Sunday, November 4, 2012

8 stupendo vintage postcards of Italy

1. Oranges Avenue in Diano Marina

This undated Kodak Ektachrome postcard features Oranges Avenue in Diano Marina, a municipality in the Province of Imperia. Diano Marina, which now has a population of about 6,000, is within the Riviera dei Fiori portion of the Italian Riviera.

2. Along the Amalfi Drive

The front of the card states, in Italian, "Amalfi - Strada per Positano e Sorrento."

This is an undated "BROMOSTAMPA" postcard showing a portion of the cliff-hugging Amalfi Drive, a 50-mile road that connects Sorrento and Amalfi along the Amalfi Coast.

According to Wikipedia, the road was originally built by the Romans and the majority of the route is carved out of the side of the coastal cliffs, with cliffs above and the Tyrrhenian Sea below.

As you can imagine, the road and the entirety of the Amalfi Coast are popular tourist destinations. Members of British aristocracy frequented the region in the 1920s and 1930s.

3. Hotel Metropole in Rome

Here's a black-and-white postcard of Hotel Metropole in Rome. The back of the card indicates that the hotel boasted telephones, radios, air-conditioning and a 300-car garage.

The hotel is now owned by Starhotels. According to its website:
"In the heart of Rome, a stone's throw from the Stazione Termini and with easy access to the most famous sights in the city, the Starhotels Metropole is the perfect combination of style and taste. Spacious halls, furnished in beige, red and gold, give the hotel a modern feel. Originally built in 1956 on the foundations of a convent, and acquired by Starhotels in 1981, the hotel has been restored several times. Today, the Metropole is perfect for business and leisure guests."
The modern amenities listed (they've moved on from the novelty of radios and air-conditioning) include:
  • Full American buffet breakfast
  • Rendezvous bar
  • Fitness room
  • Starbed
  • Pillowmania (choice of your favourite pillow)
  • Wi-Fi Internet service available throughout the whole hotel.
  • Wii Fit Nintendo on request

4. Along the sea in Diano Marina

And we're back to Diano Marina for this gorgeous shot of the coast.

This is another one of those irregular-shaped Millecolor Omniafoto postcards. I first featured one in this post.

5. Castello Sforzesco in Milan

This undated black-and-white Pace & C. postcard features the courtyard of Castello Sforzesco (aka Sforza Castle) in Milan.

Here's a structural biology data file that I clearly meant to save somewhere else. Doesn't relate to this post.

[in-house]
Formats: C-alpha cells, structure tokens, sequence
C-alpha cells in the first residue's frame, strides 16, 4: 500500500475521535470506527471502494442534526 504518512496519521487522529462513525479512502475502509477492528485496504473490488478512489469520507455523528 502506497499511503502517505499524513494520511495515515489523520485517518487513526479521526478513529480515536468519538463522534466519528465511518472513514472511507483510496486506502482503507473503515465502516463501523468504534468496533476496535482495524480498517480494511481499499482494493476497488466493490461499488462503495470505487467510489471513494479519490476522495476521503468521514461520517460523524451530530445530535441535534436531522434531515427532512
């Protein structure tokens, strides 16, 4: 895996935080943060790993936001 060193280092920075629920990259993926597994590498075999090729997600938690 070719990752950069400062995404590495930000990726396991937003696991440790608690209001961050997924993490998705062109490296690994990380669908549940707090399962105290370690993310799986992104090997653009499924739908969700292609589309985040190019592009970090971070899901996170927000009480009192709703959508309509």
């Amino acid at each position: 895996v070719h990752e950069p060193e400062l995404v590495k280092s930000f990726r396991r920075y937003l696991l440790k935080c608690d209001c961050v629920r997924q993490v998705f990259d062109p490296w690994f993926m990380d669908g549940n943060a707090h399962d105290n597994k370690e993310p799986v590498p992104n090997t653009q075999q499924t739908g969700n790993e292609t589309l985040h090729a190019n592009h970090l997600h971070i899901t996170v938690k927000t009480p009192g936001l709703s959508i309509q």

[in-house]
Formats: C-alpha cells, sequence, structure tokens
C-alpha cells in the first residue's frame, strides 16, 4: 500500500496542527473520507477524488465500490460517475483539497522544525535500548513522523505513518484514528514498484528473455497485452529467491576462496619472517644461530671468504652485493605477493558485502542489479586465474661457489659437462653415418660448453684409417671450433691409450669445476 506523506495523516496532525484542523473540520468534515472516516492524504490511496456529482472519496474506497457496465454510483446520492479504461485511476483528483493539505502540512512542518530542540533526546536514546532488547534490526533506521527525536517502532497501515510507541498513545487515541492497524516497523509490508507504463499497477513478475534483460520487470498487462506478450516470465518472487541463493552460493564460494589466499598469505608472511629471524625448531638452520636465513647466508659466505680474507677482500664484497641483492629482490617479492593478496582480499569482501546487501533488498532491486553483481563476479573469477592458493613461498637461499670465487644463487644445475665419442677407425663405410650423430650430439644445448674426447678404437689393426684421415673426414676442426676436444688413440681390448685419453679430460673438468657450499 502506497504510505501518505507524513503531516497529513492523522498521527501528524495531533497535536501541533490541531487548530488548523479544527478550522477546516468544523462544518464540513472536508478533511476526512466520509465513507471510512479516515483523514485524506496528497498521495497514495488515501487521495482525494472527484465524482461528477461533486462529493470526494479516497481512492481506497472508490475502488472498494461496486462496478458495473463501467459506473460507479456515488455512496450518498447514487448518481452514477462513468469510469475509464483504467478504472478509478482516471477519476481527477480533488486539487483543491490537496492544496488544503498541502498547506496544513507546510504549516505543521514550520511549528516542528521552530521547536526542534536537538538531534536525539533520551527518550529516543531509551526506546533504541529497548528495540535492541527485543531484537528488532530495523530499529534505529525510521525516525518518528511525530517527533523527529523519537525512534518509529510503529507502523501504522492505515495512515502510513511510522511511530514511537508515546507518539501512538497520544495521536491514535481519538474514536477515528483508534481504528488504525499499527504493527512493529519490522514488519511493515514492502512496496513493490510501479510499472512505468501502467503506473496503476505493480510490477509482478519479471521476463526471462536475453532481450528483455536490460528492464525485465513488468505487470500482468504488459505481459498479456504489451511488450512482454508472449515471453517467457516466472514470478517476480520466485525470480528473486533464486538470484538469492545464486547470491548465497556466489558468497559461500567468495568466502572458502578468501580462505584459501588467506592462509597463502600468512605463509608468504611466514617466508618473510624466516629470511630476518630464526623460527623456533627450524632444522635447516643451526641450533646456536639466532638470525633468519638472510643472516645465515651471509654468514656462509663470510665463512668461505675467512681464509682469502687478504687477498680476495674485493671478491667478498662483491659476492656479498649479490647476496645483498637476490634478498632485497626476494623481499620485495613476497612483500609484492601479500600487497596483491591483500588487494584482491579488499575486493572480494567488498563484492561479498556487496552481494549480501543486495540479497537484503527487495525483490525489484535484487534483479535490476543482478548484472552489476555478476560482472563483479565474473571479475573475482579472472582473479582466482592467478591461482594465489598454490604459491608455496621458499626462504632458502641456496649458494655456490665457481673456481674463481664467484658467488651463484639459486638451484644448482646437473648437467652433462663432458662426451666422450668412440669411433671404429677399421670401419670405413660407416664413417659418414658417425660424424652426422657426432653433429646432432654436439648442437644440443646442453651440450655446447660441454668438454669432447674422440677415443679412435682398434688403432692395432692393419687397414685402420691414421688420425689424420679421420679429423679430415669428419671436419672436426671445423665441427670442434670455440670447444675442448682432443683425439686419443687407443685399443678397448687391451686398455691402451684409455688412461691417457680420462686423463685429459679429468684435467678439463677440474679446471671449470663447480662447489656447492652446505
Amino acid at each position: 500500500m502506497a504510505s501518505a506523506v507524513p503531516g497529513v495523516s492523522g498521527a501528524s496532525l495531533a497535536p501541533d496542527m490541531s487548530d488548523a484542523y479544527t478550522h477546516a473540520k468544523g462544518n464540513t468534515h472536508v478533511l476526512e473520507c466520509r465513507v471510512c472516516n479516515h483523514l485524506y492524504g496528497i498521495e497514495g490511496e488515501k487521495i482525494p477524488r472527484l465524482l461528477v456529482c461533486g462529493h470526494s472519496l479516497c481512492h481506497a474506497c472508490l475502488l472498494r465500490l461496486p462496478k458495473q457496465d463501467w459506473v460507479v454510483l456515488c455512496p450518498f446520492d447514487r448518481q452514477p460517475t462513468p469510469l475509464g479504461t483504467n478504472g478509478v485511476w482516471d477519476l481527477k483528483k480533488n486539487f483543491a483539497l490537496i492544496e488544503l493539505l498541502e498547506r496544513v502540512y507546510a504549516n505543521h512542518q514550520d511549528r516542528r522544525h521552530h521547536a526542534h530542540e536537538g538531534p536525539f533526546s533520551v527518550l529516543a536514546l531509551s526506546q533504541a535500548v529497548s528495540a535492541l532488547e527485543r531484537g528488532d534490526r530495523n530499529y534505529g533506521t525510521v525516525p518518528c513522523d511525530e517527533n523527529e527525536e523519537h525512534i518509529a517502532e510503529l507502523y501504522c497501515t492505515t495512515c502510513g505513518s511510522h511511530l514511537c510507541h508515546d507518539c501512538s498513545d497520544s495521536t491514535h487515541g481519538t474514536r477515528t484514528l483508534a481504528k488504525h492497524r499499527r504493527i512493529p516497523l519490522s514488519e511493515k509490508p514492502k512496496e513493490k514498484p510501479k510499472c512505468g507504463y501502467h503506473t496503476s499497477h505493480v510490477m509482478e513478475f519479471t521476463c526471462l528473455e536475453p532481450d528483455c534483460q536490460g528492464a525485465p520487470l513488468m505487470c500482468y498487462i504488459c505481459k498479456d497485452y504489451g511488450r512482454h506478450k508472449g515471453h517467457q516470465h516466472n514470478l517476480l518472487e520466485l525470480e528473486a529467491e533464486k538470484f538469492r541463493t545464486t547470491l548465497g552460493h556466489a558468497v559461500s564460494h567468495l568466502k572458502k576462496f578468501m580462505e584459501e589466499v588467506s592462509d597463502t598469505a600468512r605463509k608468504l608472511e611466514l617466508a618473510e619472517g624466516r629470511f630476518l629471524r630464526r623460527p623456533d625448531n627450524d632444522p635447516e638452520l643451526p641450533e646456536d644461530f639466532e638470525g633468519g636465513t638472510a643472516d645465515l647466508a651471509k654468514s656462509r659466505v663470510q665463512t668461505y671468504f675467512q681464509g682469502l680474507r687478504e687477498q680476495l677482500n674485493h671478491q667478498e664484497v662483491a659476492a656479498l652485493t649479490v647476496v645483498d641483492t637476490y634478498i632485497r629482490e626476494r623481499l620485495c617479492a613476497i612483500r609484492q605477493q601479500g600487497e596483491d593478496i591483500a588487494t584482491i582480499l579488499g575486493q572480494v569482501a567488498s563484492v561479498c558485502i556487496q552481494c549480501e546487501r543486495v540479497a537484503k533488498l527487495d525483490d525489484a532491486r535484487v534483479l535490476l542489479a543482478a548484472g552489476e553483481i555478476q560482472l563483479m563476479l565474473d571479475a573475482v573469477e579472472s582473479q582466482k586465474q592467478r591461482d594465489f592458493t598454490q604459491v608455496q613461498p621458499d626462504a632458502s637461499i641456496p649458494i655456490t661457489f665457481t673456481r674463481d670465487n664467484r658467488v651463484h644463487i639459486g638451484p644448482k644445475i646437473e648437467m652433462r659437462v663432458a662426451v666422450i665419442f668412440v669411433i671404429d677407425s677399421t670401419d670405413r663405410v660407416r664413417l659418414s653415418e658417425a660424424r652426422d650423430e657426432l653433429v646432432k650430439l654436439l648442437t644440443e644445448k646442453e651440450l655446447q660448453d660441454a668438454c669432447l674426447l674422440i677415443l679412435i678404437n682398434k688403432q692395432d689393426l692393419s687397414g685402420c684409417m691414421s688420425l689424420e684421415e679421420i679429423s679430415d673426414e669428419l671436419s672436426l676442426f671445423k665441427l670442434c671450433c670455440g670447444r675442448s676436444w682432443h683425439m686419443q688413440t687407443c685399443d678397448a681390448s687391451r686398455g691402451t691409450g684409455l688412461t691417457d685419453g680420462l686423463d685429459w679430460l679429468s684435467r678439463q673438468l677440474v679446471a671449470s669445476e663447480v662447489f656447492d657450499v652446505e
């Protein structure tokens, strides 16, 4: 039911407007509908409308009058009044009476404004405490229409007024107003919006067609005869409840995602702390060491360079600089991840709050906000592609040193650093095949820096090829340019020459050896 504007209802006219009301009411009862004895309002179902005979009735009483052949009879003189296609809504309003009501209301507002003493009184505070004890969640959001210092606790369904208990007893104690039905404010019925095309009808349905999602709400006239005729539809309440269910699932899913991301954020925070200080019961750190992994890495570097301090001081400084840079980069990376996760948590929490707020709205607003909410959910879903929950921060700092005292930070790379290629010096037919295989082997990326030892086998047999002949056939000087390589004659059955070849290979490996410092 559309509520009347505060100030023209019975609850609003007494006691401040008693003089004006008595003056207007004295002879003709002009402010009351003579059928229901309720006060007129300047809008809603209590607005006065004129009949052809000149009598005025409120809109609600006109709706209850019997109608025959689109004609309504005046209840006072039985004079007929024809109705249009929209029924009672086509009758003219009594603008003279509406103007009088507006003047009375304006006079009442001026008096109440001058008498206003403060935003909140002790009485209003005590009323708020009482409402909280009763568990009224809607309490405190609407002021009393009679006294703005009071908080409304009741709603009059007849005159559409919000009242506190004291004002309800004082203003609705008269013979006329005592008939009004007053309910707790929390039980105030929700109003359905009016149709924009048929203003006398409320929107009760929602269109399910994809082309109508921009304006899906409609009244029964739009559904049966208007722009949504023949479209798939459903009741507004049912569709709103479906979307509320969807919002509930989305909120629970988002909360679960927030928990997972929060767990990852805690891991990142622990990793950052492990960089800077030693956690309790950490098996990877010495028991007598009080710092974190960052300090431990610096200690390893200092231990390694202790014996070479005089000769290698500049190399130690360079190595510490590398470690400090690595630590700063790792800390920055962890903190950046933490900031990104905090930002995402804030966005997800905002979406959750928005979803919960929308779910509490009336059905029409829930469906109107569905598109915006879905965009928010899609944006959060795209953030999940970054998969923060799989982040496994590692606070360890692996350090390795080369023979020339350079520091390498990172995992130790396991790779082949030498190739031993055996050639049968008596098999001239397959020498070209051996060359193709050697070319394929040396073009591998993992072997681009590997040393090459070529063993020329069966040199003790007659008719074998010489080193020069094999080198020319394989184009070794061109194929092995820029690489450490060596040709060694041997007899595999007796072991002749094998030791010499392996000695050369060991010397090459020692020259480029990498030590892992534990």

Here are some tidbits about castle, which is now used mostly to house museums and art collections:
  • It dates to the 1300s.
  • The Italian warlord Francesco I Sforza oversaw its circa-1450 reconstruction.
  • One room contains ceiling paintings by Leonardo da Vinci.
  • It was one of the biggest citadels in Europe during the 15th and 16th centuries, and was developed into a star fort during that time.
  • In 1888, Parco Sempione — a city park in Milan — was established on the castle's former parade grounds.
  • In 1943, the castle was severely damaged during Allied bombardment of Milan.

6. The Gulf of the Palm-trees

And it's back to Diano Marina one more time for this colorful Millecolor Omniafoto photograph of what is described as "The Gulf of the Palm-trees."

The other translations on the reverse side of the postcard are:
  • Golfo delle Palme
  • Le golf de le Palmiers
  • Die Meerbusen des Blumen

7 and 8. Sea station in Naples

Here are two views, from separate postcard makers, of the maritime station in the Port of Naples. (The top card is a Kodak Ektachrome and has a circular logo with a horse and the letters C A R inside. The bottom card by Alterocca Terni.)

From what I could find, this building was constructed in 1936.

One thing I love about these two postcards is that they show the intersection of so many different forms of transportation. You have ships, cars and trucks, trains ... and even horse-drawn carts in both images.

And, yes, that's Mount Vesuvius in the background. It appears to be smoking in the top postcard!


One of the cool things about scanning and magnifying old postcards is the opportunity to check out all the little things that are hidden in the photos but are tough to truly see. Here are some examples from these postcards:

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